March 10, 2009 § 6 Comments
Last year, me and my family went to Vigan Ilocos Sur.
It has been my fifth time, yet, my wife, well, it was her first, despite being born in Pangasinan.
It took us seven and a half hours before we reached the bridge that separates La Union from Ilocos Sur.
And when I saw that iconic concrete arch with the words “Welcome to Ilocos Sur”, I knew deep within my heart that we’re in for a different kind of adventure. And we did.
Ilocos Sur has been one of the few places here that I consider to be closest to my heart. I love the weather there. I love the people. Most especially, I love the rustic feel, the tranquility of the seas and the different kind of sunlight they have there. Those delicious food are just extras.
Someday I would love to buy a property there and settle close to the South China sea if possible. I would love to even die and be buried there.
Don’t get me wrong. I’m not an Ilokano. My father hailed from Bulakan, while my mother is pure Leytenian. Yet, I sensed an affinity with Ilocos.
We stayed at Santiago Cove resort, owned by one of my dearest friends, Owen Singson. The place is lovely. I can’t even describe to you how beautiful it is. You should try it out for yourself.
Owen was a gracious host. Santiago Cove Resort is one of the top resort destinations in Ilocos Sur. It has complete resort facilities. It’s standard rooms are very modern. We stayed at the presidential suites and it was lovely. I was not surprised that Mrs. Gloria Macapagal-Arroyo decided to inaugurate the place owned by her closest associates Ilocos Sur Congressman Eric Singson. The place is truly beautiful.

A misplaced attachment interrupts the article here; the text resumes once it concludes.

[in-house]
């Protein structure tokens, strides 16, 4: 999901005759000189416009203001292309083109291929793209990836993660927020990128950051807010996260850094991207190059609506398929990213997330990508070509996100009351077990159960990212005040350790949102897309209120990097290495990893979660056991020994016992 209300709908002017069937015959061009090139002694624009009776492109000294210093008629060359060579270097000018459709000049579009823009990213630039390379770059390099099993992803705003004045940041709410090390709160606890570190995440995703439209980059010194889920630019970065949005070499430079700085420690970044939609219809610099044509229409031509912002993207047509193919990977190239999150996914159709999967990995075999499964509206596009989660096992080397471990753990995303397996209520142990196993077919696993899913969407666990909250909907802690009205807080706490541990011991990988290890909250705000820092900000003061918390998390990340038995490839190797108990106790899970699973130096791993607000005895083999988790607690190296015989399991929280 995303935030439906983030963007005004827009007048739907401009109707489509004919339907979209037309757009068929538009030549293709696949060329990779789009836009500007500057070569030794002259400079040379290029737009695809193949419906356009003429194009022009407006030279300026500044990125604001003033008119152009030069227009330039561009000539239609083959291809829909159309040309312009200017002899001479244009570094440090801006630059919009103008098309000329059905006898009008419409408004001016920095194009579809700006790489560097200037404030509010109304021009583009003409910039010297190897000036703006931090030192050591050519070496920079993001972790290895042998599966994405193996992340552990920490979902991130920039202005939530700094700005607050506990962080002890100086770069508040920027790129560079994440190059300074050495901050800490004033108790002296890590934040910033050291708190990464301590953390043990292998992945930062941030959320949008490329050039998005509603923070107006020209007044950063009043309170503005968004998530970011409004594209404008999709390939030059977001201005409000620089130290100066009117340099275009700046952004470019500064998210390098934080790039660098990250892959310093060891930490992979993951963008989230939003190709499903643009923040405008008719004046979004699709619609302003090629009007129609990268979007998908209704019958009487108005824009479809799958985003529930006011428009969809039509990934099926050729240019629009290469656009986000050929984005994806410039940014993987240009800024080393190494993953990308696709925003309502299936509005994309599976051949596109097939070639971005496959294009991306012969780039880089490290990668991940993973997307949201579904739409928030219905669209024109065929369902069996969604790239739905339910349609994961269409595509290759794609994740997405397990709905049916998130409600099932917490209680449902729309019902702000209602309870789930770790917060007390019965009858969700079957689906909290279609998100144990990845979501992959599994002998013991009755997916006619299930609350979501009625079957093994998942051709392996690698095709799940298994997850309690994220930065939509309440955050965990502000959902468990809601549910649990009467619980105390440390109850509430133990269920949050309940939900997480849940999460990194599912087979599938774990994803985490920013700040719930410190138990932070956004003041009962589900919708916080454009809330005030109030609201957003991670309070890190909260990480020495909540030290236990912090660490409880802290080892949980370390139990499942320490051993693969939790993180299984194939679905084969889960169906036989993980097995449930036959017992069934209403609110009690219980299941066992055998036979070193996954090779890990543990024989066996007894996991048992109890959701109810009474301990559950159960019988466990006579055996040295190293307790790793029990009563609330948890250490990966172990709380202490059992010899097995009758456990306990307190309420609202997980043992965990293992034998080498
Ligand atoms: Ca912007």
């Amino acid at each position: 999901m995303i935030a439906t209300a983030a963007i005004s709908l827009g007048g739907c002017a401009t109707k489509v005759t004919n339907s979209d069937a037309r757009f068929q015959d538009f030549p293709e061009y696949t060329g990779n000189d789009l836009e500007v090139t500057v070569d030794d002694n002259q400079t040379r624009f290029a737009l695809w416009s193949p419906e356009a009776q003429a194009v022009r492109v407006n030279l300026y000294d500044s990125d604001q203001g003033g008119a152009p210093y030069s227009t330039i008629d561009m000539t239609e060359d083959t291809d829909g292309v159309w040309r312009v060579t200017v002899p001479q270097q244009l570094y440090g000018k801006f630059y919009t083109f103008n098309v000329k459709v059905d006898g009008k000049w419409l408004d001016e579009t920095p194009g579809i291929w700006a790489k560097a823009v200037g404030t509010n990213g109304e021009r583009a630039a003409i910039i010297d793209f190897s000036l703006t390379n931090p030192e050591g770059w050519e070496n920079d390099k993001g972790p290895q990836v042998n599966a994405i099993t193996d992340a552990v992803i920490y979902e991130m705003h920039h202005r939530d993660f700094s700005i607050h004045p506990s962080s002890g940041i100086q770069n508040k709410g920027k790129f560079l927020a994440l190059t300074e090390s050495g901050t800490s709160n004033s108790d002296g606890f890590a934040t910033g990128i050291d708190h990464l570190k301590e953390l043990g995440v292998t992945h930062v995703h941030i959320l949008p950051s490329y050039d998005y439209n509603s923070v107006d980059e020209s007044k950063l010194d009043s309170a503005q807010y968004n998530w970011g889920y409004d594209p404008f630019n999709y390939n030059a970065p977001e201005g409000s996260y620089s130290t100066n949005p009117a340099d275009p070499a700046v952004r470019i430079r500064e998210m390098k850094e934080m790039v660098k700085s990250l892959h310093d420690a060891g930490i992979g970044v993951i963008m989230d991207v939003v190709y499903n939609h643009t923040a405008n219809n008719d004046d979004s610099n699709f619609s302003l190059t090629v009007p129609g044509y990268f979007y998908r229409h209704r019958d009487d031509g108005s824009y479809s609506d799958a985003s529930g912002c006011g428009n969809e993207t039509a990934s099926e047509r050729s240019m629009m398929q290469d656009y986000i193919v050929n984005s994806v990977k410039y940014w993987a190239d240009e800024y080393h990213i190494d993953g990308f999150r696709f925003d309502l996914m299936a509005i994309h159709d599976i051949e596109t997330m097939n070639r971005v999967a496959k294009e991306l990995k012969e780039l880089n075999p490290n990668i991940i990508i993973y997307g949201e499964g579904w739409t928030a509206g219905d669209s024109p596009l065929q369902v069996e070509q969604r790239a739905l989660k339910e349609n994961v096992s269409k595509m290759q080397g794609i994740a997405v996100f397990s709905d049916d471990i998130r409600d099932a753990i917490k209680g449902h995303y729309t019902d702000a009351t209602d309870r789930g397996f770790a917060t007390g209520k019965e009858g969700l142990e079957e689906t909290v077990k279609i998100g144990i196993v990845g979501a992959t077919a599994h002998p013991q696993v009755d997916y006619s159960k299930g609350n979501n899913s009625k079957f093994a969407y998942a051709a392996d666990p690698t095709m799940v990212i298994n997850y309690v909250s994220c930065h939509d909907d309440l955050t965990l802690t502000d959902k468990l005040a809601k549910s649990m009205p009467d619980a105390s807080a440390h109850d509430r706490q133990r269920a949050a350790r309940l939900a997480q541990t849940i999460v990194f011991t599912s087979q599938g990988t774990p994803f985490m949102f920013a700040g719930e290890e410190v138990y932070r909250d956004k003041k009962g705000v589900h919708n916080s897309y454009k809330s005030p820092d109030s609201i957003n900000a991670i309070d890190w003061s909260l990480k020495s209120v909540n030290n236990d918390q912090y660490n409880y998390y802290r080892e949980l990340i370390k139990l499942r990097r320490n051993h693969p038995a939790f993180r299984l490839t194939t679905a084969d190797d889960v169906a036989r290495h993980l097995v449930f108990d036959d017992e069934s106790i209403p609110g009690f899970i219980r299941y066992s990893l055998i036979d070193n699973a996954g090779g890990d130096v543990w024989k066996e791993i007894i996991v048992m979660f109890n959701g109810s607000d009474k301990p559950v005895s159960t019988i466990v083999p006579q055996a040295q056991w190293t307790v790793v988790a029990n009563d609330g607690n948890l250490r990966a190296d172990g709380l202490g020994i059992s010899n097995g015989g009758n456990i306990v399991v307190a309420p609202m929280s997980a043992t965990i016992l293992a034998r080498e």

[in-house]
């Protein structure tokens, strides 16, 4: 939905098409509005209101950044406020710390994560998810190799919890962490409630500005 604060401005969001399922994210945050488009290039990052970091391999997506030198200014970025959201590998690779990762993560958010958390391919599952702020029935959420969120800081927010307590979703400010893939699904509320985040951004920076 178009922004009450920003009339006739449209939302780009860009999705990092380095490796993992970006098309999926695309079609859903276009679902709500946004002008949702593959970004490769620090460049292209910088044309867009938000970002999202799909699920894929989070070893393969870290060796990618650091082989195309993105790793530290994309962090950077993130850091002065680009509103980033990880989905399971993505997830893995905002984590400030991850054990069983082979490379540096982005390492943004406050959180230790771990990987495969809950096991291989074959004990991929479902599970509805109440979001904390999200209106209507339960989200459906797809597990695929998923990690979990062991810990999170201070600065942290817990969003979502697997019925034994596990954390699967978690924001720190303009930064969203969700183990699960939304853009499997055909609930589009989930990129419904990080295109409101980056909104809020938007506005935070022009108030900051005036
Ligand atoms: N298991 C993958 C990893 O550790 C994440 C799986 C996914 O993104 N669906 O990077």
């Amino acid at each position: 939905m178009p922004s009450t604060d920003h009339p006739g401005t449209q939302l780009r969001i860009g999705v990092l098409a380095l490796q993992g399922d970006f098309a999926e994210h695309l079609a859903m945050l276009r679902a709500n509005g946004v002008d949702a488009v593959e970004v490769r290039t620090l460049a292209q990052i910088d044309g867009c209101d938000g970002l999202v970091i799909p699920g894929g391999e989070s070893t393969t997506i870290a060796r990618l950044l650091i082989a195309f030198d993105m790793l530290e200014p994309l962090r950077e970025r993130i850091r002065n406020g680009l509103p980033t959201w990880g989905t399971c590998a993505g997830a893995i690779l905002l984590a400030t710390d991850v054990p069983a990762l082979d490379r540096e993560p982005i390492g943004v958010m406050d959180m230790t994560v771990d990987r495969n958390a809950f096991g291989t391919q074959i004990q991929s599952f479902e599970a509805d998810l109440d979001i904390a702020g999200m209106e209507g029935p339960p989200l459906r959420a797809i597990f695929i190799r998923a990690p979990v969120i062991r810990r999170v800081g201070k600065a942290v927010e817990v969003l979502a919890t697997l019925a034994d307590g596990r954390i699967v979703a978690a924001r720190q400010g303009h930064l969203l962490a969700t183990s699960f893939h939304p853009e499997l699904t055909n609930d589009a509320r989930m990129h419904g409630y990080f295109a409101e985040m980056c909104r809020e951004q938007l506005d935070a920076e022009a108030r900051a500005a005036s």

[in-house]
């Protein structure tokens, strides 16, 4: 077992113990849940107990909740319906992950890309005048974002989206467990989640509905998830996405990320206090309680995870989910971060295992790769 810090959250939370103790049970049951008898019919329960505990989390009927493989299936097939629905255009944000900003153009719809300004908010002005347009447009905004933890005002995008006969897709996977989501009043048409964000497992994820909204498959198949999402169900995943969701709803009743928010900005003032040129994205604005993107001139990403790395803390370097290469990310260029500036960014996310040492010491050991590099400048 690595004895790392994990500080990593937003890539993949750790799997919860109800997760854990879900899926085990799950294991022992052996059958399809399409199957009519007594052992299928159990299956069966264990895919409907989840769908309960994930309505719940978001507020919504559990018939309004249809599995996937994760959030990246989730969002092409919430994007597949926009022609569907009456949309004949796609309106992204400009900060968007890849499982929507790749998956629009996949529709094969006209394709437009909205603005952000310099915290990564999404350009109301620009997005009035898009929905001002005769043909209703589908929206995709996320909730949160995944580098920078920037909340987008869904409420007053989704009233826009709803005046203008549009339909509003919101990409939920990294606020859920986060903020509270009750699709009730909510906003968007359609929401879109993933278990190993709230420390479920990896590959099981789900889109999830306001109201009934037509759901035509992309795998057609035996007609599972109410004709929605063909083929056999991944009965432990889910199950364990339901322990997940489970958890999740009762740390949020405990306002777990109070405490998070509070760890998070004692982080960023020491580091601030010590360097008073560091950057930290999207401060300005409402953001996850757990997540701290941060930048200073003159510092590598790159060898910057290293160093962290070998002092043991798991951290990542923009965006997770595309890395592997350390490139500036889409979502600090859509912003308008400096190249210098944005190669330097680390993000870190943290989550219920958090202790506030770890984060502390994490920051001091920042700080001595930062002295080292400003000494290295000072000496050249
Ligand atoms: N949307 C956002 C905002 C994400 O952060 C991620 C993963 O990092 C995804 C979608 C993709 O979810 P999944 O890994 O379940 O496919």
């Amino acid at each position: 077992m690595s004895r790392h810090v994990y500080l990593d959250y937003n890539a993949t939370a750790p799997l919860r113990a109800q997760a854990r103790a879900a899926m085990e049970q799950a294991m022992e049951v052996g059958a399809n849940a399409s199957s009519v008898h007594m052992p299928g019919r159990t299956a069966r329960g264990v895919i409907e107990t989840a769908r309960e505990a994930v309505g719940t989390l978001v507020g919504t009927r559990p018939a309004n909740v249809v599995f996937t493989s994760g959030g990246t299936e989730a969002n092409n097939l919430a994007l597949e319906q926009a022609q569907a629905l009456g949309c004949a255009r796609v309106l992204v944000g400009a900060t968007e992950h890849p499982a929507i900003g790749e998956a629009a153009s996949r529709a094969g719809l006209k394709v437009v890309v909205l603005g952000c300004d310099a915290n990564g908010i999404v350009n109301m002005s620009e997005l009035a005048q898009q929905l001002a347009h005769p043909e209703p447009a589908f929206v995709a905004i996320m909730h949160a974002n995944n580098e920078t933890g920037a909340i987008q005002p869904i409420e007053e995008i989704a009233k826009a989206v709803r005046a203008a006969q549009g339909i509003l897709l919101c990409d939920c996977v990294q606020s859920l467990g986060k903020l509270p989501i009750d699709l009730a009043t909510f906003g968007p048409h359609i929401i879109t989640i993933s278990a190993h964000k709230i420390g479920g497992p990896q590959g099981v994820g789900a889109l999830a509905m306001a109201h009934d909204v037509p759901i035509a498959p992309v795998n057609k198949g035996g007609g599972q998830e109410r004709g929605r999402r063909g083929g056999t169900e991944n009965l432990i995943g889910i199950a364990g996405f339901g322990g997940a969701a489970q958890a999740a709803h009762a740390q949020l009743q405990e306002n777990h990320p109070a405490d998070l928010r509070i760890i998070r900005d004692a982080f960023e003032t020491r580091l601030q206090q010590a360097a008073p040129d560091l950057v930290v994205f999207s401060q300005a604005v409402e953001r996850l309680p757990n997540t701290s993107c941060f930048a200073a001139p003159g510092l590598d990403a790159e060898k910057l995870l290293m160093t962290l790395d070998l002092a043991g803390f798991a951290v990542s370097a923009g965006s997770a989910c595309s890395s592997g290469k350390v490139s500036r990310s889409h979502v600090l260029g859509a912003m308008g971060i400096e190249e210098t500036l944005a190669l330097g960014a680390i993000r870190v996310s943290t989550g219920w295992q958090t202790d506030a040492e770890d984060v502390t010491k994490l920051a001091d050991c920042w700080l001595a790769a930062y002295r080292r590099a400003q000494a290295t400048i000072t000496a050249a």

Vigan is best known for its old houses, churches and a whole lot more. Kudos to the Department of Tourism (DOT) for their magnificent work in Vigan. The place is really tourist-friendly. You can now eat at Max Restaurant and some global brands have landed there. There’s already a mall in Vigan where you could buy global designer brands.
Vigan’s iconic Plaza hotel is just as old as what I left it some years ago. Yet, the hotel has all the modern tourist facilities inside. Try to stay there for three days. You’ll feel refreshed and alive.
Vigan is spot marked by wonderful vestiges of Spanish colonial architecture. I managed to take some shots and here they are. Relish.
The Church in Vigan is one of the highlights of our Vigan tour. This church has seen so many historical events in Philippine history. It has seen both triumphs and defeats of Ilokanos in their little town’s history.
Ilocos Sur is predominantly peopled with Catholics. The Church exerts a strong influence in the lives of the people here. That’s why, if you look around, Catholic churches are spread far and wide in this region.
The former Arsobispado of Nueva Segovia can be seen in Vigan, attesting to the importance of this place in the scheme of things during the Spanish colonial era.
Here, you’ll still find the seal of the arsobispado de segovia. In the 17th century, Vigan is known as Villa Fernandina, one of the richest cities in the entire Spanish colonial Philippines.
It is likewise one of the eight ayuntamientos, which included Manila, Iloilo, Cebu, Jaro, Batangas, Albay, and Nueva Caceres.
So, Vigan represents the classic display of colonial power in those days and served as a symbol of Iberian influence.
That’s why it’s not entirely surprising that Spanish architectural influence is prevasive in this side of the Philippines. And I congratulate the Department of Tourism for preserving whatever is left of that era here in Vigan.
Here are my other photos. Enjoy!